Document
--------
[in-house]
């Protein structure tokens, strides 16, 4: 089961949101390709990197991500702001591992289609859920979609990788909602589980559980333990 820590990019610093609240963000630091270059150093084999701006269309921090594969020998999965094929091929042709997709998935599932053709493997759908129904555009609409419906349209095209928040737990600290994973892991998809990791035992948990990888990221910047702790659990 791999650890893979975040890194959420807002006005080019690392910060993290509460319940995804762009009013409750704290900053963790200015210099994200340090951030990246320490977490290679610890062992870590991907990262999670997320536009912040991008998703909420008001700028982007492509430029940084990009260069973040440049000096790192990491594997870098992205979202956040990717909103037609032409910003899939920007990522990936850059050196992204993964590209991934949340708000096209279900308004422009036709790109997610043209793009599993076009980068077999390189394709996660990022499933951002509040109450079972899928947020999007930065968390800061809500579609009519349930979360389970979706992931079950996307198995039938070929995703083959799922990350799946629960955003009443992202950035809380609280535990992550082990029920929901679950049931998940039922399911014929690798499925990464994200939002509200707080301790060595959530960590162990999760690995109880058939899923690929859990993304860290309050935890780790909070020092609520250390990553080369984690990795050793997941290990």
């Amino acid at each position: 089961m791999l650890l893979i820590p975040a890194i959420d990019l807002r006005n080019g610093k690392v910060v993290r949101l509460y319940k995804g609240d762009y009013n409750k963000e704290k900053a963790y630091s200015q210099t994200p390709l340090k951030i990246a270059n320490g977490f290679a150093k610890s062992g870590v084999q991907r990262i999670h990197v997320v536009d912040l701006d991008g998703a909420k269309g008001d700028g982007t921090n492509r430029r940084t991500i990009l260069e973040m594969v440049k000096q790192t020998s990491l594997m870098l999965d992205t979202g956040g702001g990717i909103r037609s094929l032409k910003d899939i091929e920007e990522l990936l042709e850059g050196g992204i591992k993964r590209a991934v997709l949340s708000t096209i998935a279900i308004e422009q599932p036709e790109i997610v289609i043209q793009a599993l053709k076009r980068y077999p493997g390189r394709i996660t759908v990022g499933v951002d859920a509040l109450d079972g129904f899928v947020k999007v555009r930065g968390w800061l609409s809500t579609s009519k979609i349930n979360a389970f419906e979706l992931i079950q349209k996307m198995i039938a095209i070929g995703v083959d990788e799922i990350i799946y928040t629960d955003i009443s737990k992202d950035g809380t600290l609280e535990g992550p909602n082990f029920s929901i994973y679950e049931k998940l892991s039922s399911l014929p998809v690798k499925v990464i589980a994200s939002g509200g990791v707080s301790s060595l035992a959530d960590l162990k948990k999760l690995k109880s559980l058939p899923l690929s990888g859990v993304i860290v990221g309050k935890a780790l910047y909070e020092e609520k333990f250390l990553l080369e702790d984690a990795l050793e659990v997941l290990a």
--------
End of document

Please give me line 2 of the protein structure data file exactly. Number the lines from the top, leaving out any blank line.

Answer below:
């Protein structure tokens, strides 16, 4: 089961949101390709990197991500702001591992289609859920979609990788909602589980559980333990 820590990019610093609240963000630091270059150093084999701006269309921090594969020998999965094929091929042709997709998935599932053709493997759908129904555009609409419906349209095209928040737990600290994973892991998809990791035992948990990888990221910047702790659990 791999650890893979975040890194959420807002006005080019690392910060993290509460319940995804762009009013409750704290900053963790200015210099994200340090951030990246320490977490290679610890062992870590991907990262999670997320536009912040991008998703909420008001700028982007492509430029940084990009260069973040440049000096790192990491594997870098992205979202956040990717909103037609032409910003899939920007990522990936850059050196992204993964590209991934949340708000096209279900308004422009036709790109997610043209793009599993076009980068077999390189394709996660990022499933951002509040109450079972899928947020999007930065968390800061809500579609009519349930979360389970979706992931079950996307198995039938070929995703083959799922990350799946629960955003009443992202950035809380609280535990992550082990029920929901679950049931998940039922399911014929690798499925990464994200939002509200707080301790060595959530960590162990999760690995109880058939899923690929859990993304860290309050935890780790909070020092609520250390990553080369984690990795050793997941290990």